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Don’t forget to check out the events in Epsom Mental Health week. Today’s talks include:

  • Childhood experiences and our mental well-being
  • Exercise and healthy living
  • Developing a healthy relationship with food
  • How the clutter mounts up

So clutter and food feature strongly today. Both subjects close to my heart! 😉

This article on the BBC website is interesting.  Reading between the lines the targets themselves look to be fairly meaningless which is a shame.  However, raising the issue of mental health and associated therapy and counselling higher up the political agenda can only be a good thing.

Looking forward to checking out some of the events at Epsom mental health week (6th –  12th October 2014).  It all kicks off today at 10.15 at St Barnabas church which is in Temple Road, Epsom, Surrey, KT19 8HA.

Go to www.epsommentalhealthweek.org.uk for details of what’s on.  The panel discussion today “What it means to have good mental health” sounds interesting with respect to Cognitive Behavioural Therapy as the end target of CBT therapy is of course to hit the virtuous circle of positive mental well-being and break out of the vicious circle caused by anxiety and depression.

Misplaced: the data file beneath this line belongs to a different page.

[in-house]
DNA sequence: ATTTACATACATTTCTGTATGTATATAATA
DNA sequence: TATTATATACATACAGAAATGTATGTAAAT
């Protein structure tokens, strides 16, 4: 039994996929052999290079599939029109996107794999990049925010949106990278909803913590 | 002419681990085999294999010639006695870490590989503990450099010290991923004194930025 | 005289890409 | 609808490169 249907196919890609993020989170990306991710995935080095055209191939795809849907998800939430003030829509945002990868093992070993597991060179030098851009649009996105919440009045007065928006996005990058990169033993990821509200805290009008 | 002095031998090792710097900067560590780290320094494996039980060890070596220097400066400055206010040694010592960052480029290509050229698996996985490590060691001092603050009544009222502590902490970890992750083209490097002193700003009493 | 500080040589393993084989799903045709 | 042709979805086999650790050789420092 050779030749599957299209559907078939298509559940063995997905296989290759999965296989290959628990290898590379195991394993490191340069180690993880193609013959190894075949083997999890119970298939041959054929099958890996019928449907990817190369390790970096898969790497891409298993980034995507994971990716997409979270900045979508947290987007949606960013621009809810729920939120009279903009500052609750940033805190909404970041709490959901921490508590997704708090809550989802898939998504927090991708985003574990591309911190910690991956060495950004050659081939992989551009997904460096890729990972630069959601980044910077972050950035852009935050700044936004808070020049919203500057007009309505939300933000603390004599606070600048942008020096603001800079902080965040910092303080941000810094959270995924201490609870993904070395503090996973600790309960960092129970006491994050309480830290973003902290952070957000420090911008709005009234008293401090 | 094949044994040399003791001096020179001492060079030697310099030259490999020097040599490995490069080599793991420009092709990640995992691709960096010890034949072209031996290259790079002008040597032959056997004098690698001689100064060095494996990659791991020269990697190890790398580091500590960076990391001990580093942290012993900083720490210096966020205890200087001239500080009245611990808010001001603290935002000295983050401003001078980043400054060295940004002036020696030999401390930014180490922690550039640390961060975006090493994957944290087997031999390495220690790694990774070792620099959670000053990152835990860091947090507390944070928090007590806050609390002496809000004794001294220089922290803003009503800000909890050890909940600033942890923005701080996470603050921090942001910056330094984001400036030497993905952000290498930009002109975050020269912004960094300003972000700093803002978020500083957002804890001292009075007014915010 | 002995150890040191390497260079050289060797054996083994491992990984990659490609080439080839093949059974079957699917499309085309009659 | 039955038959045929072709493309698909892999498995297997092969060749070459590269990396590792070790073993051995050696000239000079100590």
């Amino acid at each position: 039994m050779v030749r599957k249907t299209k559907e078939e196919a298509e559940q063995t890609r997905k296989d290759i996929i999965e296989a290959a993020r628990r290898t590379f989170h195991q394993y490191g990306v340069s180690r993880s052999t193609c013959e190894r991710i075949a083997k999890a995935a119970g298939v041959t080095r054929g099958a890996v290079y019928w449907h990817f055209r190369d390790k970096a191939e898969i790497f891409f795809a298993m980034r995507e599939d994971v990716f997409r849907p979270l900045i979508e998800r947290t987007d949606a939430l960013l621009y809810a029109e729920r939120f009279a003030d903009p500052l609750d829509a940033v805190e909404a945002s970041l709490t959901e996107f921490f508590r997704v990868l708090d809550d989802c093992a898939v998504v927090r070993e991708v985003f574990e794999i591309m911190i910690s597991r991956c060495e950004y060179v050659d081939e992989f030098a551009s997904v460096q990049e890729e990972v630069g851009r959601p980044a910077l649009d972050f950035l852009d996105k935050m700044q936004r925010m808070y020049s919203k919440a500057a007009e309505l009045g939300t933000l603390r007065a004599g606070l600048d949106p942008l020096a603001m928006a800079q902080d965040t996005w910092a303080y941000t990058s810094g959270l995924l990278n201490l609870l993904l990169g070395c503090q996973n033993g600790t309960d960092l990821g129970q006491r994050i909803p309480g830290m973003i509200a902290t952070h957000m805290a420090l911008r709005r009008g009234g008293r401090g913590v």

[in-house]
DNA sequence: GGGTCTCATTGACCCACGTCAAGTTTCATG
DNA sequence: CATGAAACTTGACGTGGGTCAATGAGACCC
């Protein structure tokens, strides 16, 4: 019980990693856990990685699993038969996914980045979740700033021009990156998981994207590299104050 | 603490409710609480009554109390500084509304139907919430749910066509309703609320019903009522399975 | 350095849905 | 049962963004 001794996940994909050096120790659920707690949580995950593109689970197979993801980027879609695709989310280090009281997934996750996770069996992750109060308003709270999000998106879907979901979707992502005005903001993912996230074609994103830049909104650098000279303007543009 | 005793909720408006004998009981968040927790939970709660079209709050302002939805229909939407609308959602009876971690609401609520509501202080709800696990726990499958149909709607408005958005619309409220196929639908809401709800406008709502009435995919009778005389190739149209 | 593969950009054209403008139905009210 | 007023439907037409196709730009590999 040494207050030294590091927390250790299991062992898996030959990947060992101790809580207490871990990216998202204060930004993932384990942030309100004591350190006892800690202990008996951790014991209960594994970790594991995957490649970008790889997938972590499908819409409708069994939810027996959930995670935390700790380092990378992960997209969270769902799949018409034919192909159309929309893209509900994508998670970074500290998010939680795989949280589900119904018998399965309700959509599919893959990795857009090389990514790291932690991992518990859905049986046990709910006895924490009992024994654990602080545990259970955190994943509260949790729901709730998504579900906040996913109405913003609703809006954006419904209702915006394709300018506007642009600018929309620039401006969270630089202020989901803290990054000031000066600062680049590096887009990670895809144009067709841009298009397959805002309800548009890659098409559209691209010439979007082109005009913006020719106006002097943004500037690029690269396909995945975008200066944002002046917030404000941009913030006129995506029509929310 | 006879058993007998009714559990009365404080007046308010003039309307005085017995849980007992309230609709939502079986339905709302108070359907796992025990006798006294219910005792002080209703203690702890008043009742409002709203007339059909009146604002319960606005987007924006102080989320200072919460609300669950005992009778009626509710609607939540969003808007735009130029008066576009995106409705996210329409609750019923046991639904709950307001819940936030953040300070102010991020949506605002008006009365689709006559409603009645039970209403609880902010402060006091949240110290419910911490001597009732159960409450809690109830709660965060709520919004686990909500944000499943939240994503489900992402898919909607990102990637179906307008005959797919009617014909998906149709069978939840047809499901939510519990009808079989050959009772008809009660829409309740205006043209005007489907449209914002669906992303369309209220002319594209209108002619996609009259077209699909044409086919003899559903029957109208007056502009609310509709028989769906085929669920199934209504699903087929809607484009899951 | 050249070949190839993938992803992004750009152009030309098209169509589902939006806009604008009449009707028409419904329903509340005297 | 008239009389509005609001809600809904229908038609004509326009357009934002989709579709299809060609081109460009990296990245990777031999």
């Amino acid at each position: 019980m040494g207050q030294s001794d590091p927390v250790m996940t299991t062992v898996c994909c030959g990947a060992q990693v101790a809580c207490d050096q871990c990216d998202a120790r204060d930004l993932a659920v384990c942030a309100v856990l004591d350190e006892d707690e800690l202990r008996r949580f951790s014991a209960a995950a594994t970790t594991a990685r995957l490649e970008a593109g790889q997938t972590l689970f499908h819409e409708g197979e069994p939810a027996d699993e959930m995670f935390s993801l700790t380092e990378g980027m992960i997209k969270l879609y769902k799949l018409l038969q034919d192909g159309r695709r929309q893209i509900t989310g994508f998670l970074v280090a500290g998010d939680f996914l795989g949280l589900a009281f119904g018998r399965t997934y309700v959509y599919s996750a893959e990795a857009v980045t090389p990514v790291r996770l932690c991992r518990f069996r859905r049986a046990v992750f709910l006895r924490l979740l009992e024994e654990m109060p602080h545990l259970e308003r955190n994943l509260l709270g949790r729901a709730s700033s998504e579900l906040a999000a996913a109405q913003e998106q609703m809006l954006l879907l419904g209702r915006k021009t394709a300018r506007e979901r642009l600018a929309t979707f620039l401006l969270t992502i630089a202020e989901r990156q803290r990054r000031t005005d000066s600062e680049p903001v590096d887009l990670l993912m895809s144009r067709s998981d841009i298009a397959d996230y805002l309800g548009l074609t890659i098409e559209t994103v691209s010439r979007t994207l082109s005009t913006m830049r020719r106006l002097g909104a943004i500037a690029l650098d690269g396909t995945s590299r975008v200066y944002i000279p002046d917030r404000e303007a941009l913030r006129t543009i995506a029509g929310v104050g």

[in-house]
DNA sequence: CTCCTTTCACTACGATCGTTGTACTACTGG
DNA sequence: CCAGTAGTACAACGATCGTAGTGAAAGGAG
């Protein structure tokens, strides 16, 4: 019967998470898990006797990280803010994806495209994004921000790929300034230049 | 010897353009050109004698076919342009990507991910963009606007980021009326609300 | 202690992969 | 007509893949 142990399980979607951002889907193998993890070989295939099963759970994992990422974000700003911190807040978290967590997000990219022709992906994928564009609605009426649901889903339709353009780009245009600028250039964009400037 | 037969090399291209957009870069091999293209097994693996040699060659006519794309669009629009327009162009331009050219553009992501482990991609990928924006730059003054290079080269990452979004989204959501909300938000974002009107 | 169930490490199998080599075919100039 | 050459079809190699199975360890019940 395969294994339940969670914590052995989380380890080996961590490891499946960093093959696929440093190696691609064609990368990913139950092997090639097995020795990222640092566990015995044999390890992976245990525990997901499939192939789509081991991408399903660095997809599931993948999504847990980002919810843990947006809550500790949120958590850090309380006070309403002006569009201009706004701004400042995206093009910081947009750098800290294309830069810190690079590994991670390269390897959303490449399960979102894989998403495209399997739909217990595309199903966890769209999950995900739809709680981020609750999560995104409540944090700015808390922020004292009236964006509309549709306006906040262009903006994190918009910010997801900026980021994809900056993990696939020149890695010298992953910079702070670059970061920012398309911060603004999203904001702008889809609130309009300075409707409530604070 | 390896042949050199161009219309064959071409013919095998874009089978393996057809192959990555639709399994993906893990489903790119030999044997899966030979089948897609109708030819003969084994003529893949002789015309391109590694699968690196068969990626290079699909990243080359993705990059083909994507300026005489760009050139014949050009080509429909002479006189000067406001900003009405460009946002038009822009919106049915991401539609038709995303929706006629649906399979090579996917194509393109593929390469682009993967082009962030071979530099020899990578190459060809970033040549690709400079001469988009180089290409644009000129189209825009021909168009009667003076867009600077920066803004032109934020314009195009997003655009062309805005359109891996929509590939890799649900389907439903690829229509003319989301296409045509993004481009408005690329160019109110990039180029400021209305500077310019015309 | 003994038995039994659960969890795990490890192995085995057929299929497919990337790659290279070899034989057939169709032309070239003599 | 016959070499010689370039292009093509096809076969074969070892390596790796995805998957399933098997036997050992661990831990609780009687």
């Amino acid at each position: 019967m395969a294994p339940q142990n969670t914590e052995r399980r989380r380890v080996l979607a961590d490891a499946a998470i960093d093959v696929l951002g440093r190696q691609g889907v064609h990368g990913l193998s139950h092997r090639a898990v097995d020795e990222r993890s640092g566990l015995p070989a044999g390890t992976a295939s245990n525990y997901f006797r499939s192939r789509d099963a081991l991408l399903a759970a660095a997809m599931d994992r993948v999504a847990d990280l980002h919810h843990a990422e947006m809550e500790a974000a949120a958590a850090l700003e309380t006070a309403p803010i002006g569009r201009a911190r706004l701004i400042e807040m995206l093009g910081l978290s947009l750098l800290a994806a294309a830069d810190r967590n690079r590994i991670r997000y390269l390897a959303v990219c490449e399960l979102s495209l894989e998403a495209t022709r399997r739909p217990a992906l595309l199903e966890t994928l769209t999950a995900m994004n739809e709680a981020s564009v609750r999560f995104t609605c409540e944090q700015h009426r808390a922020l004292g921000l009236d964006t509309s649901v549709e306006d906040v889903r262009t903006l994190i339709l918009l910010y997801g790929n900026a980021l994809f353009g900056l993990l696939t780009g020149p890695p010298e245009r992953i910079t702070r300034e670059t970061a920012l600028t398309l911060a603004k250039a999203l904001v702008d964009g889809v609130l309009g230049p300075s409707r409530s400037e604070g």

I’ll also be interesting in hearing the “New Developments in Mental Health Care” presentation.  CBT therapy and counselling are the big buzzwords in mental health at the moment and it will be interesting to hear what Fiona Edwards, Chief Executive of Surrey and Borders NHS Foundation Trust will be focusing on in her talk.


Cognitive Behavioural Therapy (CBT) is most commonly used to treat problems caused by anxiety or depression.   However, it is useful for a vast amount of conditions and has been used successfully to treat:

  • panic attacks
  • obsessive-compulsive disorder (OCD)
  • eating disorders
  • phobias
  • post-traumatic stress disorder (PTSD)
  • anger issues
  • sleep problems
  • persistent pain
  • sexual problems
  • relationship issues
  • bipolar affective disorder

CBT is a so-called talking therapy.  CBT is sometimes combined with drug therapy but usually a CBT therapist will be a psychologist whereas drugs are prescribed by a psychiatrist.   Cognitive Behavioural Therapy  is a combination of cognitive therapy, which focuses on the thinking process, and behavioural therapy, which focuses on helping to modify behavioural response to those thoughts.

Any psychological problem or issue which causes people to enter a vicious circle of negative thoughts – negative emotions – negative sensation – negative behaviour can theoretically be helped by CBT to break the cycle and enter a virtuous circle.


CBT Therapist Surrey - behaviour response circle

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